You will build on top of your heap implementation to create a Huffman code for text character encoding.
Make a new file named
huffman.py. Copy in your heap implementation
from the previous assignment. Then copy in the starter code provided
We will test your code by calling the function named
It takes the name of a file as input and it returns a Huffman code for the letters in the file,
in the form a dict mapping from letters to a binary code as a string. When you are
done, you should be able to use your program like this:
Note that the return from
is a dict from string to string. Since Python does not have a type for single characters,
we represent them as strings of length one. See how the Huffman code gave the letter
"g" a long code (5 bits), and the letter "l" a short code (3 bits)?
Testing your Huffman codes is not trivial. Python dicts don't have a guaranteed order of iteration, but you can compare two dicts for equality. However, a Huffman code for a given letter frequency is not unique. There are many Huffman codes for a given letter frequency that are all equally optimal, in terms of the compression they give.
So, to determine if a Huffman code is correct, you should at least verify that it is a prefix code. A prefix code is a variable length encoding where no letter's code is a prefix of any other code. See the example above, the letter "l" was given code "101". No other code begins with "101", so it is not a prefix of any other code. This property is true for all the other codes too.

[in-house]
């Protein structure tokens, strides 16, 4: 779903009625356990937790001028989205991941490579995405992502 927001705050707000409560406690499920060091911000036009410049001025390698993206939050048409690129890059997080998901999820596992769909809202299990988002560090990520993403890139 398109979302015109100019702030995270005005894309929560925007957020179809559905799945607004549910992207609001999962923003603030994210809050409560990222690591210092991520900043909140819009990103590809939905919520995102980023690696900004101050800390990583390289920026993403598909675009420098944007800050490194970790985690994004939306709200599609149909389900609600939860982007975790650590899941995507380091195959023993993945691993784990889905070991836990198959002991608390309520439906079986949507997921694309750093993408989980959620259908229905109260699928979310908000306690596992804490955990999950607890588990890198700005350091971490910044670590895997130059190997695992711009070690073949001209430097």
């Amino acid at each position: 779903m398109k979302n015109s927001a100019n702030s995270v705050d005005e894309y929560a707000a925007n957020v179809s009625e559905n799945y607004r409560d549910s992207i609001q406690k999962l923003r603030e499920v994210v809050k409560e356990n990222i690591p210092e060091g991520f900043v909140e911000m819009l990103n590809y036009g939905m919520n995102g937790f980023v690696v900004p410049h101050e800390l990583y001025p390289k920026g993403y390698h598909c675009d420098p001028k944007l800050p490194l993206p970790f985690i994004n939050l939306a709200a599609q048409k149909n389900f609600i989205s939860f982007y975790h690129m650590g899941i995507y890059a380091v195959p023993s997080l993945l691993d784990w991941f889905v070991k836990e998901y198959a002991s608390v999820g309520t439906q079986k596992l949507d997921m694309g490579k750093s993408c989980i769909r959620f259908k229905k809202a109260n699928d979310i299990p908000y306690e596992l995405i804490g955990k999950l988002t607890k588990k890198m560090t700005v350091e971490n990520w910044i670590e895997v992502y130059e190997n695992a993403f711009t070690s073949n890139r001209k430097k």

While you could verify this property by hand, it's more fun to see if files "round trip" through the encoding and decoding processes. We have given you code to do this, and you can see above how to call it. After encoding and decoding an example file, you should be able to diff the original and the "_encoded_decoded", and find no difference.
Huffman codes are optimal prefix codes for per-symbol encoding. Here our symbols are just letters. While there are many possible Huffman codes for given letter frequencies, they will all result in a minimal length of the encoded file.
To help you verify that your Python program is correct, we will provide several example lengths of encoded files (that we got from our reference implementation). If your encodings are that same minimal length, then you can feel more confident that your algorithm for producing a Huffman code is correct.